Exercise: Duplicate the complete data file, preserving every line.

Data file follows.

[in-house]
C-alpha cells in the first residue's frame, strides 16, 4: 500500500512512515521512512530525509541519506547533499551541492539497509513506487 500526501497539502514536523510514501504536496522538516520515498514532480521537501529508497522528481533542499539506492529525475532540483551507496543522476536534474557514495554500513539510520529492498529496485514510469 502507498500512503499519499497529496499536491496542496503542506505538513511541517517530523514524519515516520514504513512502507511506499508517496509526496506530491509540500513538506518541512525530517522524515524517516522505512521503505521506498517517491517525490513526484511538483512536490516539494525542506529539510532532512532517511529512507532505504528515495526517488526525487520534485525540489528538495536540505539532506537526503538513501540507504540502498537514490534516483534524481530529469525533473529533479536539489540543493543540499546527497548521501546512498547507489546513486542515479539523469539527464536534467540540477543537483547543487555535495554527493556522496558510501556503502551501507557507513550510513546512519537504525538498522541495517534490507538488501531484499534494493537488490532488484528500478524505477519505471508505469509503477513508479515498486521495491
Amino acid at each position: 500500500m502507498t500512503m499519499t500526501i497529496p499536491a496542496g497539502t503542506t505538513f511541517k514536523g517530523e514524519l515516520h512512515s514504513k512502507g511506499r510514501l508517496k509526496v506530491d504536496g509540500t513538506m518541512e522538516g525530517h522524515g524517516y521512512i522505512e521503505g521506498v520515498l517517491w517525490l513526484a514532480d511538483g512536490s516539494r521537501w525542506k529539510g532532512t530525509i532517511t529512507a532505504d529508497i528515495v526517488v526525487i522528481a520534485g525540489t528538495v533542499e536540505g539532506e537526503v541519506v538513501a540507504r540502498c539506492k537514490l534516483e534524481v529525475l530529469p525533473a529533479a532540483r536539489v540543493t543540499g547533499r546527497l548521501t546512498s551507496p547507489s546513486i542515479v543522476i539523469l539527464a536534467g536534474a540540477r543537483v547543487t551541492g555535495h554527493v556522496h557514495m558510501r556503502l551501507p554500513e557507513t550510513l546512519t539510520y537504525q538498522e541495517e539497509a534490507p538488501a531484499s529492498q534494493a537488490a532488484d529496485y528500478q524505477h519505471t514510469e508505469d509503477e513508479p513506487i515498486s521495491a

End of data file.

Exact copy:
[in-house]
C-alpha cells in the first residue's frame, strides 16, 4: 500500500512512515521512512530525509541519506547533499551541492539497509513506487 500526501497539502514536523510514501504536496522538516520515498514532480521537501529508497522528481533542499539506492529525475532540483551507496543522476536534474557514495554500513539510520529492498529496485514510469 502507498500512503499519499497529496499536491496542496503542506505538513511541517517530523514524519515516520514504513512502507511506499508517496509526496506530491509540500513538506518541512525530517522524515524517516522505512521503505521506498517517491517525490513526484511538483512536490516539494525542506529539510532532512532517511529512507532505504528515495526517488526525487520534485525540489528538495536540505539532506537526503538513501540507504540502498537514490534516483534524481530529469525533473529533479536539489540543493543540499546527497548521501546512498547507489546513486542515479539523469539527464536534467540540477543537483547543487555535495554527493556522496558510501556503502551501507557507513550510513546512519537504525538498522541495517534490507538488501531484499534494493537488490532488484528500478524505477519505471508505469509503477513508479515498486521495491
Amino acid at each position: 500500500m502507498t500512503m499519499t500526501i497529496p499536491a496542496g497539502t503542506t505538513f511541517k514536523g517530523e514524519l515516520h512512515s514504513k512502507g511506499r510514501l508517496k509526496v506530491d504536496g509540500t513538506m518541512e522538516g525530517h522524515g524517516y521512512i522505512e521503505g521506498v520515498l517517491w517525490l513526484a514532480d511538483g512536490s516539494r521537501w525542506k529539510g532532512t530525509i532517511t529512507a532505504d529508497i528515495v526517488v526525487i522528481a520534485g525540489t528538495v533542499e536540505g539532506e537526503v541519506v538513501a540507504r540502498c539506492k537514490l534516483e534524481v529525475l530529469p525533473a529533479a532540483r536539489v540543493t543540499g547533499r546527497l548521501t546512498s551507496p547507489s546513486i542515479v543522476i539523469l539527464a536534467g536534474a540540477r543537483v547543487t551541492g555535495h554527493v556522496h557514495m558510501r556503502l551501507p554500513e557507513t550510513l546512519t539510520y537504525q538498522e541495517e539497509a534490507p538488501a531484499s529492498q534494493a537488490a532488484d529496485y528500478q524505477h519505471t514510469e508505469d509503477e513508479p513506487i515498486s521495491a